Dr Nompumelelo H Obokoh
Dr Nompumelelo Obokoh, is the Chief Executive Officer at AfricaBio, a non-profit organisation that promotes research as well as the use of Biotechnology and its products, in South Africa and the rest of the continent. She is a Plant Molecular Biologist with a PhD degree from the University of Cambridge, Magdalene College, MSc degree in Plant Biotechnology, BSc (Hons) degree in Microbiology from the University of Pretoria, BSc degree in Microbiology and Biochemistry from the University of Zululand.
She also worked as a Post-Doctoral Research Associate at the Institute of Biotechnology, University of Cambridge, researching on genome-wide expression profiling of genes associated with plant growth; a project funded through the Growth, Vigour and Environment (GVE) EU-FP 5 consortium.
Dr Obokoh returned to South Africa in 2005, and was employed by the Agricultural Research Council-Roodeplaat, Biotechnology Division as a Senior Researcher (Programme Manager) and managed a number of projects geared towards enhancing food security for small-scale farmers. In South Africa, she is registered as a Professional Natural Scientist (Pr.Sci.Nat.) in Biological Science.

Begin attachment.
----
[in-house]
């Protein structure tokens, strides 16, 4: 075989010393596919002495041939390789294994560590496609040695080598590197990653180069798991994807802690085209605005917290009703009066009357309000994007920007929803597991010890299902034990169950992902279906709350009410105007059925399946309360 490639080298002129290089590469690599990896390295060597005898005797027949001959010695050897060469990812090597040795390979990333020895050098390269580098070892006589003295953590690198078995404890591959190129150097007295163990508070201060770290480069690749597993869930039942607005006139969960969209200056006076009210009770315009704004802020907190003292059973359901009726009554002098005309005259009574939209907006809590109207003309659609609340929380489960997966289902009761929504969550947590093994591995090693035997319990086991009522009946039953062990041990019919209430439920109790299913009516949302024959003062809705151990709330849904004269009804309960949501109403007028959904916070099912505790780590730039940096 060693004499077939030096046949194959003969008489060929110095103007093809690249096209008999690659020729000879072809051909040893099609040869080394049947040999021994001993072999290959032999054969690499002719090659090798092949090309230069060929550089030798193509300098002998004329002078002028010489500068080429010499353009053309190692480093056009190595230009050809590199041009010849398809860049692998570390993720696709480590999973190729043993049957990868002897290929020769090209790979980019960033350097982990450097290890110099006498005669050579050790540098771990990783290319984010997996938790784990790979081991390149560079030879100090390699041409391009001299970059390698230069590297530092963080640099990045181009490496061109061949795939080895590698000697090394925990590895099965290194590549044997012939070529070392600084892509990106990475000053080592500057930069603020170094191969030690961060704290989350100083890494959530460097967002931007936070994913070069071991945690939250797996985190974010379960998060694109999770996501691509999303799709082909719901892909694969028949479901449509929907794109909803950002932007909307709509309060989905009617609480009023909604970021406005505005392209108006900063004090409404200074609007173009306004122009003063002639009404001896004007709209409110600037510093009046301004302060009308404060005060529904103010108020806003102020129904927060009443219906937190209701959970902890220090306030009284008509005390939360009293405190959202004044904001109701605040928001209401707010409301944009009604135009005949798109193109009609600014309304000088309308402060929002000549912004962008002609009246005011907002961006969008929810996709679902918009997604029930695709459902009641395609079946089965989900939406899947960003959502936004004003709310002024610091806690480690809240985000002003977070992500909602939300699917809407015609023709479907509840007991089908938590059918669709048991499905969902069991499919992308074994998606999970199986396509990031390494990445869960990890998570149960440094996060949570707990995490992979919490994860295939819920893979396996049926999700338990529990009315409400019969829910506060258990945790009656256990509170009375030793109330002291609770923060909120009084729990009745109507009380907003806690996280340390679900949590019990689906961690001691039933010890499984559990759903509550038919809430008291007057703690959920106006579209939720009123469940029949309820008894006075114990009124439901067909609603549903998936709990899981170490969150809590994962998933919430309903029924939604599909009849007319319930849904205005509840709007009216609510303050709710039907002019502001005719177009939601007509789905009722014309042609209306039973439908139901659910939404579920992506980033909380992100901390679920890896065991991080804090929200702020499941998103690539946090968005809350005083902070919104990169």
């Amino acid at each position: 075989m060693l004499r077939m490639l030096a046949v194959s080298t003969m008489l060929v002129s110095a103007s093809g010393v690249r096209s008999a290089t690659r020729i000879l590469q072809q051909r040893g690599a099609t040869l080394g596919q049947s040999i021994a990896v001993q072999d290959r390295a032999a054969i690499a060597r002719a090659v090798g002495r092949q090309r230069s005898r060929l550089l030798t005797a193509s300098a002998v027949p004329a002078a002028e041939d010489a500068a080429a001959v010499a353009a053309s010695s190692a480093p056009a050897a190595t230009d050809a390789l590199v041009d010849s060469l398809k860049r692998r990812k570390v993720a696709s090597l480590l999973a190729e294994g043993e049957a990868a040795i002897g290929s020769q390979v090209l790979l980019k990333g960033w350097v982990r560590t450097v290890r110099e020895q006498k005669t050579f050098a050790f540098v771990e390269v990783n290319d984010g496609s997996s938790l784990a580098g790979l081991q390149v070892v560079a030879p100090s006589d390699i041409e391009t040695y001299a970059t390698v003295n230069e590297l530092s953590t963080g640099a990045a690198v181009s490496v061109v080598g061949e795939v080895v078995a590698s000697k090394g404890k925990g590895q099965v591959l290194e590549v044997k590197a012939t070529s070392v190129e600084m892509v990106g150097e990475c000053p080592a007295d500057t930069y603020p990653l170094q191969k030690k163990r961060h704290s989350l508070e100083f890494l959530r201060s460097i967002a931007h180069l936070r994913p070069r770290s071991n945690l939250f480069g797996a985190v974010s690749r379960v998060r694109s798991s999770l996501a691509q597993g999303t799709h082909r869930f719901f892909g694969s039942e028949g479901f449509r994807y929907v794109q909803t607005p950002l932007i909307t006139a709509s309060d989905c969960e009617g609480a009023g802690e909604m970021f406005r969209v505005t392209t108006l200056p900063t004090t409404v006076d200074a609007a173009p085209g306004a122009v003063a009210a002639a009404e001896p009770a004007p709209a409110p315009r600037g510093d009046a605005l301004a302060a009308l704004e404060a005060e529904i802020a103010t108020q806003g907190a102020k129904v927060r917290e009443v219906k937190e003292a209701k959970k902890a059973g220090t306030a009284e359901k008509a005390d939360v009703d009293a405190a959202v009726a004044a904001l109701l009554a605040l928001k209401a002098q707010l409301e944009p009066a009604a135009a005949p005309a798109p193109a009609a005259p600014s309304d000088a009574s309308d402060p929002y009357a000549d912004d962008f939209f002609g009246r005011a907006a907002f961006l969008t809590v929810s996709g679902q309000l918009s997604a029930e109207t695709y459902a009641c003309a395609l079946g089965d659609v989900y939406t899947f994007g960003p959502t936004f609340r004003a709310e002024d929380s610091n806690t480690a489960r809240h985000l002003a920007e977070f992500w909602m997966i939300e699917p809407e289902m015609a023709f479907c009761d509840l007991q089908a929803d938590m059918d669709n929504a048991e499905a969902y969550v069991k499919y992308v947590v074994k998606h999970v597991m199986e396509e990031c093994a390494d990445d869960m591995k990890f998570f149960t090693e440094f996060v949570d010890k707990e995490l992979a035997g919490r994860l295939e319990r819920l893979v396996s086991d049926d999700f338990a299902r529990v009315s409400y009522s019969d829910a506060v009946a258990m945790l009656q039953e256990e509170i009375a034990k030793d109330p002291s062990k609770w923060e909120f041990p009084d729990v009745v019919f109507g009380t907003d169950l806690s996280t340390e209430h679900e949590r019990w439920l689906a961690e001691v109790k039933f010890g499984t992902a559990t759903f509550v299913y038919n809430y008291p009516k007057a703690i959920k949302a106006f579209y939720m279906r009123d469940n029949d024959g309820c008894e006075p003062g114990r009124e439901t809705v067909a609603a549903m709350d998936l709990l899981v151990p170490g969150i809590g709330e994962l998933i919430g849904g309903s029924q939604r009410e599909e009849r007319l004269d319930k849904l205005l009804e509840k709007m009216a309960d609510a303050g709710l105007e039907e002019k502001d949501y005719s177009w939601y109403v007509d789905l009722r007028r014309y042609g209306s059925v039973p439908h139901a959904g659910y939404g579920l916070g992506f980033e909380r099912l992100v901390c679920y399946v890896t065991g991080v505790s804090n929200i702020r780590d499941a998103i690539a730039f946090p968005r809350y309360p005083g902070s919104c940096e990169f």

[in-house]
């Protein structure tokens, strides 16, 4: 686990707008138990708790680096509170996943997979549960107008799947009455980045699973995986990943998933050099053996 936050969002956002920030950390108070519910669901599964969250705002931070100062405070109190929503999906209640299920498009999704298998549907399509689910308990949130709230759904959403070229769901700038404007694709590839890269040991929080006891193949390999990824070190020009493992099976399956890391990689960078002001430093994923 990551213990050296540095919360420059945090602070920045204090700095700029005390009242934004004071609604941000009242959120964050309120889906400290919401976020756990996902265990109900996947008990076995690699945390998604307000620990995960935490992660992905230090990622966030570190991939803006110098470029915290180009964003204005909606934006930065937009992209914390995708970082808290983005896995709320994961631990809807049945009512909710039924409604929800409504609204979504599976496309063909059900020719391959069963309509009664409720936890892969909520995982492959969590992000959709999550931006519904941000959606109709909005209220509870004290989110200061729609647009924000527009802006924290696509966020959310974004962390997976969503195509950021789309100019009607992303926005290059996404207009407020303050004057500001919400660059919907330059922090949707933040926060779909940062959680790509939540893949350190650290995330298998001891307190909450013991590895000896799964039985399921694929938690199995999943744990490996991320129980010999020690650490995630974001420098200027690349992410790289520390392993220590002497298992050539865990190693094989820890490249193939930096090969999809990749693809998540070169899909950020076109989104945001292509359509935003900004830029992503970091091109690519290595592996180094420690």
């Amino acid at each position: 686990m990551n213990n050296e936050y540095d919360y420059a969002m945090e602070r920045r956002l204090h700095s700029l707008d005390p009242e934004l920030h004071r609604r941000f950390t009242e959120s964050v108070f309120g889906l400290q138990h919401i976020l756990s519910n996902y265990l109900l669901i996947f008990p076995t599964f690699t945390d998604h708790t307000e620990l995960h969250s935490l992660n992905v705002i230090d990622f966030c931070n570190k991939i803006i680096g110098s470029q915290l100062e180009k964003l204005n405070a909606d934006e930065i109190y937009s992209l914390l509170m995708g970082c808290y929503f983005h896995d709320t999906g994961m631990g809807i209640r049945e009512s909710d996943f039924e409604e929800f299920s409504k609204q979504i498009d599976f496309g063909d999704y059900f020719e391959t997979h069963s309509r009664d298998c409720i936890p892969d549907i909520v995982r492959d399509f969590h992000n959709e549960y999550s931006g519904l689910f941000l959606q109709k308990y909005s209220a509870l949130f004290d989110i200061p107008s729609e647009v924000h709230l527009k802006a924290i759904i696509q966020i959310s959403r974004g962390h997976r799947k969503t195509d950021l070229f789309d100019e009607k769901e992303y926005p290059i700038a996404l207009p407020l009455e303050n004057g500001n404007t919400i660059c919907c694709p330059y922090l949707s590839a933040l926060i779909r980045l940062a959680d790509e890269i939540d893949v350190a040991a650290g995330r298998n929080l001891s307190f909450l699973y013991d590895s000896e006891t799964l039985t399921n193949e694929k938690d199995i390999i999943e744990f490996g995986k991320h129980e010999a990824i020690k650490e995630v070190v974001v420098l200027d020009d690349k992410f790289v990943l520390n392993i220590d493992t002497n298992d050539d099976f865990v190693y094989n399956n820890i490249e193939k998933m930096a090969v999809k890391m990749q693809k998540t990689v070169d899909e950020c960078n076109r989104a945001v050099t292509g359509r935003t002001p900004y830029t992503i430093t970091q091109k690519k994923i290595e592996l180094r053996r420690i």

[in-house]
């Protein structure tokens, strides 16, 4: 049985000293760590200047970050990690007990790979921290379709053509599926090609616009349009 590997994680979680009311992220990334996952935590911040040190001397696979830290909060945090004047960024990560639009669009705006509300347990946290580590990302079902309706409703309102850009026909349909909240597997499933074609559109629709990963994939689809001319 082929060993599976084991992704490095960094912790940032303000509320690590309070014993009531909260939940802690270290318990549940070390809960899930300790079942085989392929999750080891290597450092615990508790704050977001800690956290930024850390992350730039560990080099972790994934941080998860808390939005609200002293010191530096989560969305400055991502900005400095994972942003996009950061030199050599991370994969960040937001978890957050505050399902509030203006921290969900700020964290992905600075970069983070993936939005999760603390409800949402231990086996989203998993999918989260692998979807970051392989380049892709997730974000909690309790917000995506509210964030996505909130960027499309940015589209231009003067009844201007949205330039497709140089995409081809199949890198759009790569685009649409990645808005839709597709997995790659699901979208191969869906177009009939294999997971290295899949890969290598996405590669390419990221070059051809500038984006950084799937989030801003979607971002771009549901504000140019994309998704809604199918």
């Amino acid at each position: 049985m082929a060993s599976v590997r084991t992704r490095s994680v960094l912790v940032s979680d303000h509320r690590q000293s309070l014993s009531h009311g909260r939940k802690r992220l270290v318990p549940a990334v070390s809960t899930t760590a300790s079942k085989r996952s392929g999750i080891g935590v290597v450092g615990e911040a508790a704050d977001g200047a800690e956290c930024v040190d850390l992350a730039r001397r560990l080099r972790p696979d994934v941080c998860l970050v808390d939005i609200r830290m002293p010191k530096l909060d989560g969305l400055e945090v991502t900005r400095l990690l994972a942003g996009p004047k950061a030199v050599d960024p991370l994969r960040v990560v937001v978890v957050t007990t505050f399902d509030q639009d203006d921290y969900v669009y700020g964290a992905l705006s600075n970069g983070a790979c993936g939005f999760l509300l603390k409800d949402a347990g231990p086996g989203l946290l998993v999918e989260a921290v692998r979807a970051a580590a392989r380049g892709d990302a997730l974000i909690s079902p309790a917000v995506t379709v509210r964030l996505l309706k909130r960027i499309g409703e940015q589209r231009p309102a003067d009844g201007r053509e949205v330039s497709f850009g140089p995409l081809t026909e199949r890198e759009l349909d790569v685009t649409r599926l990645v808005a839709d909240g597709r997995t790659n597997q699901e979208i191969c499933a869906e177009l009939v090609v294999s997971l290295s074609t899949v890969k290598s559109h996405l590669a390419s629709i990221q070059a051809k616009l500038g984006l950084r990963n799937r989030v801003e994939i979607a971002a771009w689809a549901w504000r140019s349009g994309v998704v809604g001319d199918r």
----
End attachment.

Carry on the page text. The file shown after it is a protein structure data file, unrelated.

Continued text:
Dr Obokoh is a recipient of several awards and grants, including the National Research Foundation (NRF) Royal Society (UK) Grant for South Africa-UK Science Networks, NRF-Focus Area Programme Grant, the Overseas Research Student Award from the Committee of the University Principals, the Mandela Cambridge award from the Cambridge Commonwealth Trust (CCT), PhD research award from the Institute of Biotechnology and the Mandela Magdalene College award from the CCT.
Prior to her appointment with AfricaBio, Dr Obokoh headed (Country Representative) the African Agricultural Technology Foundation’ (AATF), West Africa office located in Abuja, Nigeria, representing and overseeing its strategic operations in the region. She also managed the day to day activities of the Bt cowpea – the 1st ever confined field trials of cowpea genetically engineered to resist insect pests.